Reviews

The Island

By Garth Franklin
The Island

Michael Bay just can't help himself it seems. Just when you think he's learnt some self-control, the guy has to go and play with himself on screen yet again. Look mate, we as an audience don't care about how big either your cock or your Ferrari is (I'm sure they're huge - just like mine), what we do want however is a good action Summer movie that combines thrills and escapism but will hopefully have something deeper and more meaningful going on as well. "The Island" is at least an attempt to be that but only half succeeds at either thrilling or making one think.

Starting off well, the first act plays like a derivative albeit lightly enjoyable science fiction drama. There's an admirable sense of restraint going on from Bay with nary an action sequence in sight and a decent sense of mystery that sadly has been spoiled by all the various promotions of the film. Playing out somewhat like "Logan's Run" meets "Total Recall", the tale unfolds along predictable but enjoyable lines with the odd flash of creativity (eg. the holographic shield) and an impressively picturesque opening nightmare sequence.

Act Two moves to the outside and so dialogue goes out in the window in favour of a rather average paranoid chase thriller. The futuristic setting allows for some nice effects touches such as a great looking Los Angeles 2019 skyscape, yet many of the scenes here feel very modern day and yet that proves a strength rather than a weakness. The film's high point comes during a spectacular highway chase involving giant iron dumb bells reeking havoc on a freeway that's simply jaw-dropping despite some of the shakiest and all too close camera work since "The Bourne Supremacy". Sadly the power of that sequence is let down as it leads into a bland jetcycle chase through all too CG downtown skies and then a laughably bad scene involving a fall down a building.

As the film progresses it gets exponentially worse, and as the science fiction elements are reincorporated back into the regular action it sadly turns from being unoriginal to simply boring. The evil Ewan human counterpart subplot comes in but short of their different looks/accents there's nothing to it. The liberation storyline towards the end is tired, and the standard 'fight the baddie' climax within the colony itself is as dull as a bad "Star Trek" movie. At nearly two and a half hours its a long haul movie that presents the strange dichotomy of losing steam the more it increases the adrenalin.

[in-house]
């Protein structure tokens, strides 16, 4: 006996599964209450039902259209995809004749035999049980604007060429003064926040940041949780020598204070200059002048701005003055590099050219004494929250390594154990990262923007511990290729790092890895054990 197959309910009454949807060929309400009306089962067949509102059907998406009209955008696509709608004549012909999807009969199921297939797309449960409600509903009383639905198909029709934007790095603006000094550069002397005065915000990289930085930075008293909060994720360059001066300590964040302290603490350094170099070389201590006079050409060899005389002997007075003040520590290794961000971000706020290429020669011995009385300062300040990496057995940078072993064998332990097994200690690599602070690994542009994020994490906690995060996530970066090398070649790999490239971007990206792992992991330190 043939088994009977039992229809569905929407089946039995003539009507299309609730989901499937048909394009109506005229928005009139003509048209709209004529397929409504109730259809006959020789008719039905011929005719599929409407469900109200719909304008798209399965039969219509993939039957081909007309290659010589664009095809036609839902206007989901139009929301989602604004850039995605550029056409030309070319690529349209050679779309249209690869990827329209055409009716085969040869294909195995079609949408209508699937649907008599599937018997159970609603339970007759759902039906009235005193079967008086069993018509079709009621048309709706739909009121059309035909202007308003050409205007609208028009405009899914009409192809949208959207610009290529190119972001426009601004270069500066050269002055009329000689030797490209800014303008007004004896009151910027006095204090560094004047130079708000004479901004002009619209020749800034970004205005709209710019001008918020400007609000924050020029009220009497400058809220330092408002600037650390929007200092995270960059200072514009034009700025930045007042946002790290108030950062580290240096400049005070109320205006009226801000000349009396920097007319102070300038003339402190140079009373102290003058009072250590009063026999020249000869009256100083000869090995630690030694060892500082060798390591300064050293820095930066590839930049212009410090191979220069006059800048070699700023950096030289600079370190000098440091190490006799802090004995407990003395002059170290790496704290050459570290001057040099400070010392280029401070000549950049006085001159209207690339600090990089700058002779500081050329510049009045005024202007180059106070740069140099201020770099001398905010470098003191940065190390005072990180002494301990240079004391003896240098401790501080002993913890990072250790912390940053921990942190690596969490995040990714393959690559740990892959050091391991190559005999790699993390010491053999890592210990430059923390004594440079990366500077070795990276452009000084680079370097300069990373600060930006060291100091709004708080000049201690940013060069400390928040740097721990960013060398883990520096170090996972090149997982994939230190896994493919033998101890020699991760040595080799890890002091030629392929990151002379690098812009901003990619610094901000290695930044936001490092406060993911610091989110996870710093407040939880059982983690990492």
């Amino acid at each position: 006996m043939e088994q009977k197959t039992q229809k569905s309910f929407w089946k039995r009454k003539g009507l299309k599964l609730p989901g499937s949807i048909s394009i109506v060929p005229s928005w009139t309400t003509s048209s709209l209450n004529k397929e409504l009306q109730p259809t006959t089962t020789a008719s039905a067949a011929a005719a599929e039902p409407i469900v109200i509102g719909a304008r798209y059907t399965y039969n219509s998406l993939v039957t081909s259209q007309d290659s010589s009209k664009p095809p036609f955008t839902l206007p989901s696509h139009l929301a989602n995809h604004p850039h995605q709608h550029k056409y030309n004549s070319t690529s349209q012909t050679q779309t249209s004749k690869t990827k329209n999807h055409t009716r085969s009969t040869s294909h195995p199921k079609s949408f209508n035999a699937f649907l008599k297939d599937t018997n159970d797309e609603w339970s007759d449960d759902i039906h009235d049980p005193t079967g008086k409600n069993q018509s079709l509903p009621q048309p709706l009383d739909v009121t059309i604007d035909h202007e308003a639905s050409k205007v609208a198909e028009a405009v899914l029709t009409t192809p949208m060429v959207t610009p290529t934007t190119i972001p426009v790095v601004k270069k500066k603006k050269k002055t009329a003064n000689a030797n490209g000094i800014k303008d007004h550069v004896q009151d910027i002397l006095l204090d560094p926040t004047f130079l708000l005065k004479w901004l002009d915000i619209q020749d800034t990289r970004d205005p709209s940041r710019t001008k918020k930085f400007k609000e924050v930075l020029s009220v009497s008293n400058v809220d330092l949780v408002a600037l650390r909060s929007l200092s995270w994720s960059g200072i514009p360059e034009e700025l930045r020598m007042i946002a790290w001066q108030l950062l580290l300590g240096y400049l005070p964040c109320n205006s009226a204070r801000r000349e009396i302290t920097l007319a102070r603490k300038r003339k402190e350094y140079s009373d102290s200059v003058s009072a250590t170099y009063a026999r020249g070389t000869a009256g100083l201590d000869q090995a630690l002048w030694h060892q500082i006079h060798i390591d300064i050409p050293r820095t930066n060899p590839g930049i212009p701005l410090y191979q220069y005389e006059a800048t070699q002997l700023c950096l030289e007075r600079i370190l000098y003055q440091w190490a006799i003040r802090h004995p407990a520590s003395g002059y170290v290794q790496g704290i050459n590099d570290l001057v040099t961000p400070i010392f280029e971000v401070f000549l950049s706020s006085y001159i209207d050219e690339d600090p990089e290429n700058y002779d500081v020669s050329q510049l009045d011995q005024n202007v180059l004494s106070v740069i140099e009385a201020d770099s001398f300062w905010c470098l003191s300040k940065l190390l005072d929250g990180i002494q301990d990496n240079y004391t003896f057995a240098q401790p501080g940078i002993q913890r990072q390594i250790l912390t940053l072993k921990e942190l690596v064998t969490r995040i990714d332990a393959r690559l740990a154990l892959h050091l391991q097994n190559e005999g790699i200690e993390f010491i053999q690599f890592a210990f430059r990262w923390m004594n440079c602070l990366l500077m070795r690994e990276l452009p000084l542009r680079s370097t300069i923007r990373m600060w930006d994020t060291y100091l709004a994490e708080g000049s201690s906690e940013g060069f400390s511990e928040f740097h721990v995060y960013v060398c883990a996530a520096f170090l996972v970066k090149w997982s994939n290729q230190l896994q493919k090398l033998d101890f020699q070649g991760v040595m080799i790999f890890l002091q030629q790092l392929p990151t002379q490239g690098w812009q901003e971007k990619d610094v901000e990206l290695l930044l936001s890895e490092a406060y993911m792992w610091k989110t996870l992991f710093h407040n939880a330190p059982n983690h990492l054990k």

Yet despite all its problems its the best Bay film in years, certainly the strongest since his only truly good film "The Rock" which is a great fun action/drama vehicle. "Armageddon" was much stupider and more fun, but the Bruckheimer-less "Island" at least tries to incorporate a story that involves some interesting and quite relevant contemporary themes about the future of medicine, cloning and the ethics involved in biodiversity. Despite these things being brought up, the moral issues are never truly explored and once Bay seems to truly seize control of the movie they're undermined in favour of a whizz bang ending which turns those themes into a throwaway plot device.

Working for it is the actors. McGregor and Johansson have delivered much better, yet they both bring an inherit gravity and intelligence to their parts even though they're both playing bright but somewhat inexperienced children. Small roles from Hounsou and Buscemi leave an impression too, but the likes of Duncan and Bean are utterly wasted. A lot of the trouble stems from the fact that the film initially at least tries to establish something more to these characters but as soon as they're out in the real world, what little development is thrown out the window in favour of tired jokes about language semantics and one all too long scene of how good Ewan feels having a tongue down his throat - just wait until Scarlett teaches him how great it is to be on the receiving end of a really good rim job, his head ought to explode.

The film also suffers from what has to be the most gratuitous product placement since "Castaway". Aquafina, XBox, Puma, Tag Heuer, all get good plugs to the point that no doubt it'll become a great drinking game. By the end, one is astonished the 'running clones' in white jumpsuits don't form up into the famous Nike swirl as the helicopter camera whizzes overhead. As always Bay shoots with that high saturation, high contrast and at times grainy frantic cinematography that seems his forte. Likewise the score is set on standard blitzkrieg levels and the visual effects, more prevalent than usual, are impressive. Notably lacking though for better or worse is a good sense of humour - the gags are tired and the film takes itself all too seriously during its ridiculous scenes.

You have to give credit to Bay for making his films engaging and "The Island" is no exception. Yes its far too long and often has some dull patches but it never truly drops its frantic pacing and sets out first and foremost to entertain and satisfy. I'm glad to see him trying something a little different like he's done with the early scenes and casting on this film, yet this as both Summer and sci-fi movies go is average at best. The recent likes of "Sith" and "Mrs. Smith" were more satisfying in terms of sheer entertainment value, and there's no point comparing it to the likes of the infinitely richer "Batman" or far more intense "Worlds".

You can't help but feel that there was once a quite interesting and potentially deep science-fiction movie that was in here that was seriously dumbed down to deliver a mediocre action vehicle. One has to ask, why must a good story be dumbed down to add in the testosterone - pulling off both action and smarts in a movie is a tough job for any director and one day he may crack it. But not today.

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